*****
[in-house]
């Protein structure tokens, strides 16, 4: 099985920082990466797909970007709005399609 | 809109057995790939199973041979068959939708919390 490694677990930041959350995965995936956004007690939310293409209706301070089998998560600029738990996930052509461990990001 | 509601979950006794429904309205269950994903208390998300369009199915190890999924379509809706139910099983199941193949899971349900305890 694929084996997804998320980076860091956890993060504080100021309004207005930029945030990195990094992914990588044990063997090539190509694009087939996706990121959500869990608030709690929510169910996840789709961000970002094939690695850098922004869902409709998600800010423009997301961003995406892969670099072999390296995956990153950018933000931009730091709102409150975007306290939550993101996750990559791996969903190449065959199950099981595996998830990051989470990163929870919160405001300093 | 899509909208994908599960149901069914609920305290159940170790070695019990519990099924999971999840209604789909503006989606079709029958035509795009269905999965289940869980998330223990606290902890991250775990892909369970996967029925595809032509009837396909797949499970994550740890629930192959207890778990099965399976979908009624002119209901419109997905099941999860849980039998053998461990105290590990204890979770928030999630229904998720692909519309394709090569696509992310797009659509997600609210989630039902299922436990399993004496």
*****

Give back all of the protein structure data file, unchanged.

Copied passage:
[in-house]
């Protein structure tokens, strides 16, 4: 099985920082990466797909970007709005399609 | 809109057995790939199973041979068959939708919390 490694677990930041959350995965995936956004007690939310293409209706301070089998998560600029738990996930052509461990990001 | 509601979950006794429904309205269950994903208390998300369009199915190890999924379509809706139910099983199941193949899971349900305890 694929084996997804998320980076860091956890993060504080100021309004207005930029945030990195990094992914990588044990063997090539190509694009087939996706990121959500869990608030709690929510169910996840789709961000970002094939690695850098922004869902409709998600800010423009997301961003995406892969670099072999390296995956990153950018933000931009730091709102409150975007306290939550993101996750990559791996969903190449065959199950099981595996998830990051989470990163929870919160405001300093 | 899509909208994908599960149901069914609920305290159940170790070695019990519990099924999971999840209604789909503006989606079709029958035509795009269905999965289940869980998330223990606290902890991250775990892909369970996967029925595809032509009837396909797949499970994550740890629930192959207890778990099965399976979908009624002119209901419109997905099941999860849980039998053998461990105290590990204890979770928030999630229904998720692909519309394709090569696509992310797009659509997600609210989630039902299922436990399993004496």